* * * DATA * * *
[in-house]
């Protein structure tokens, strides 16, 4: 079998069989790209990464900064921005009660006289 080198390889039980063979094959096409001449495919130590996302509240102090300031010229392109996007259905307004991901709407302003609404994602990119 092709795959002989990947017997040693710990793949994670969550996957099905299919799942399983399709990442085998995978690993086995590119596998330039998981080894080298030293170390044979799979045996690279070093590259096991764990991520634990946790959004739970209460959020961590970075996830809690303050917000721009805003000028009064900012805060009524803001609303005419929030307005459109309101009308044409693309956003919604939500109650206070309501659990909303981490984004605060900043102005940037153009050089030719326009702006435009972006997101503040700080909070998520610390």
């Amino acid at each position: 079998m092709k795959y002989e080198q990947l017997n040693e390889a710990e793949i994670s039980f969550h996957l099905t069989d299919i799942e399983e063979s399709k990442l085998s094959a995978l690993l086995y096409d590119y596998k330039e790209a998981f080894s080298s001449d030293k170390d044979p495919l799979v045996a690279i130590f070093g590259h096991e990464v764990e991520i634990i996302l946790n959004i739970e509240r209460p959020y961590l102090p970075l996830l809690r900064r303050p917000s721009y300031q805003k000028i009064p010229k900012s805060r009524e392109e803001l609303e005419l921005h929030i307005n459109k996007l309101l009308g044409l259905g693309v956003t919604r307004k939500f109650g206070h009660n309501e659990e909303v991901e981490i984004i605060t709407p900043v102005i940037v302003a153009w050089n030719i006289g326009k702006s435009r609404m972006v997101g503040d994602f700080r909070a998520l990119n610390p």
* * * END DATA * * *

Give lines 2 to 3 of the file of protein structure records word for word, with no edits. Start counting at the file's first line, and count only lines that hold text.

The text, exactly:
């Protein structure tokens, strides 16, 4: 079998069989790209990464900064921005009660006289 080198390889039980063979094959096409001449495919130590996302509240102090300031010229392109996007259905307004991901709407302003609404994602990119 092709795959002989990947017997040693710990793949994670969550996957099905299919799942399983399709990442085998995978690993086995590119596998330039998981080894080298030293170390044979799979045996690279070093590259096991764990991520634990946790959004739970209460959020961590970075996830809690303050917000721009805003000028009064900012805060009524803001609303005419929030307005459109309101009308044409693309956003919604939500109650206070309501659990909303981490984004605060900043102005940037153009050089030719326009702006435009972006997101503040700080909070998520610390």
């Amino acid at each position: 079998m092709k795959y002989e080198q990947l017997n040693e390889a710990e793949i994670s039980f969550h996957l099905t069989d299919i799942e399983e063979s399709k990442l085998s094959a995978l690993l086995y096409d590119y596998k330039e790209a998981f080894s080298s001449d030293k170390d044979p495919l799979v045996a690279i130590f070093g590259h096991e990464v764990e991520i634990i996302l946790n959004i739970e509240r209460p959020y961590l102090p970075l996830l809690r900064r303050p917000s721009y300031q805003k000028i009064p010229k900012s805060r009524e392109e803001l609303e005419l921005h929030i307005n459109k996007l309101l009308g044409l259905g693309v956003t919604r307004k939500f109650g206070h009660n309501e659990e909303v991901e981490i984004i605060t709407p900043v102005i940037v302003a153009w050089n030719i006289g326009k702006s435009r609404m972006v997101g503040d994602f700080r909070a998520l990119n610390p």